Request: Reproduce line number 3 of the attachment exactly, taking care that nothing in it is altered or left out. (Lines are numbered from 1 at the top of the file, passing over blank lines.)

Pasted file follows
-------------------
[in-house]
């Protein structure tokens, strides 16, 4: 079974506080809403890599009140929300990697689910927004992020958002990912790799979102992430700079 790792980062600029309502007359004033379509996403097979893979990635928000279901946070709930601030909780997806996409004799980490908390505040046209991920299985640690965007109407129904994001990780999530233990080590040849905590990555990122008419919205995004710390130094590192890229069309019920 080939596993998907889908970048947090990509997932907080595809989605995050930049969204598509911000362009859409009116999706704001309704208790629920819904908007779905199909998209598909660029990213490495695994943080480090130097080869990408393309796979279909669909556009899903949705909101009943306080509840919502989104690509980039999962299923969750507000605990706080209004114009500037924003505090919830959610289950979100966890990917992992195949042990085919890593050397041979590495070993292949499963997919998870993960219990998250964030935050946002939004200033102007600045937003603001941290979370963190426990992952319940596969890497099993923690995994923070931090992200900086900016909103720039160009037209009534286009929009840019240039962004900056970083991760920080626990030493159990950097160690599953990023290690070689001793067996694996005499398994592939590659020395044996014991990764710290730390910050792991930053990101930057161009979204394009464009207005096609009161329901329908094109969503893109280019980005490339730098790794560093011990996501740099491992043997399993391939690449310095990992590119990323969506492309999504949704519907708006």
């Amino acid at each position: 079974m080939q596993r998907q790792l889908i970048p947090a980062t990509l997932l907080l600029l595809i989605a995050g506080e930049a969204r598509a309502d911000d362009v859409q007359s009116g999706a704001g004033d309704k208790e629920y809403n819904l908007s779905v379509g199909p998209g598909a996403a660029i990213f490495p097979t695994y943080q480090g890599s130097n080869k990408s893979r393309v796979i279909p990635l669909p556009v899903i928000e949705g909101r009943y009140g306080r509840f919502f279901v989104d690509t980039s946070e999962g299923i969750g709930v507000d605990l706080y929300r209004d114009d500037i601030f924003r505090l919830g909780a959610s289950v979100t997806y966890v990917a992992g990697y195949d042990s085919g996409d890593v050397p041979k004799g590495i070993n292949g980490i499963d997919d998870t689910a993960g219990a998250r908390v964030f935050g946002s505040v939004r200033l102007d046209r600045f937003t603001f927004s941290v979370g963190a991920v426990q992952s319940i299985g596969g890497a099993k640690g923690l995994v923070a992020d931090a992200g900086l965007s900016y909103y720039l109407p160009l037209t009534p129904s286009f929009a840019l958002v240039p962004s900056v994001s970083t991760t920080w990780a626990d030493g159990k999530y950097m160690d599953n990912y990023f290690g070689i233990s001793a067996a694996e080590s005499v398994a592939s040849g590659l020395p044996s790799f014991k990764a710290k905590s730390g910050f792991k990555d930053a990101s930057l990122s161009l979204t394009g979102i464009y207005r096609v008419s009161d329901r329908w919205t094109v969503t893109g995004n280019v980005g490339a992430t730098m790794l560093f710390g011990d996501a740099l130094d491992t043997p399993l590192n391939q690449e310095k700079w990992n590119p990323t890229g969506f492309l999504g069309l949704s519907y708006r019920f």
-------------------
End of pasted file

């Amino acid at each position: 079974m080939q596993r998907q790792l889908i970048p947090a980062t990509l997932l907080l600029l595809i989605a995050g506080e930049a969204r598509a309502d911000d362009v859409q007359s009116g999706a704001g004033d309704k208790e629920y809403n819904l908007s779905v379509g199909p998209g598909a996403a660029i990213f490495p097979t695994y943080q480090g890599s130097n080869k990408s893979r393309v796979i279909p990635l669909p556009v899903i928000e949705g909101r009943y009140g306080r509840f919502f279901v989104d690509t980039s946070e999962g299923i969750g709930v507000d605990l706080y929300r209004d114009d500037i601030f924003r505090l919830g909780a959610s289950v979100t997806y966890v990917a992992g990697y195949d042990s085919g996409d890593v050397p041979k004799g590495i070993n292949g980490i499963d997919d998870t689910a993960g219990a998250r908390v964030f935050g946002s505040v939004r200033l102007d046209r600045f937003t603001f927004s941290v979370g963190a991920v426990q992952s319940i299985g596969g890497a099993k640690g923690l995994v923070a992020d931090a992200g900086l965007s900016y909103y720039l109407p160009l037209t009534p129904s286009f929009a840019l958002v240039p962004s900056v994001s970083t991760t920080w990780a626990d030493g159990k999530y950097m160690d599953n990912y990023f290690g070689i233990s001793a067996a694996e080590s005499v398994a592939s040849g590659l020395p044996s790799f014991k990764a710290k905590s730390g910050f792991k990555d930053a990101s930057l990122s161009l979204t394009g979102i464009y207005r096609v008419s009161d329901r329908w919205t094109v969503t893109g995004n280019v980005g490339a992430t730098m790794l560093f710390g011990d996501a740099l130094d491992t043997p399993l590192n391939q690449e310095k700079w990992n590119p990323t890229g969506f492309l999504g069309l949704s519907y708006r019920f």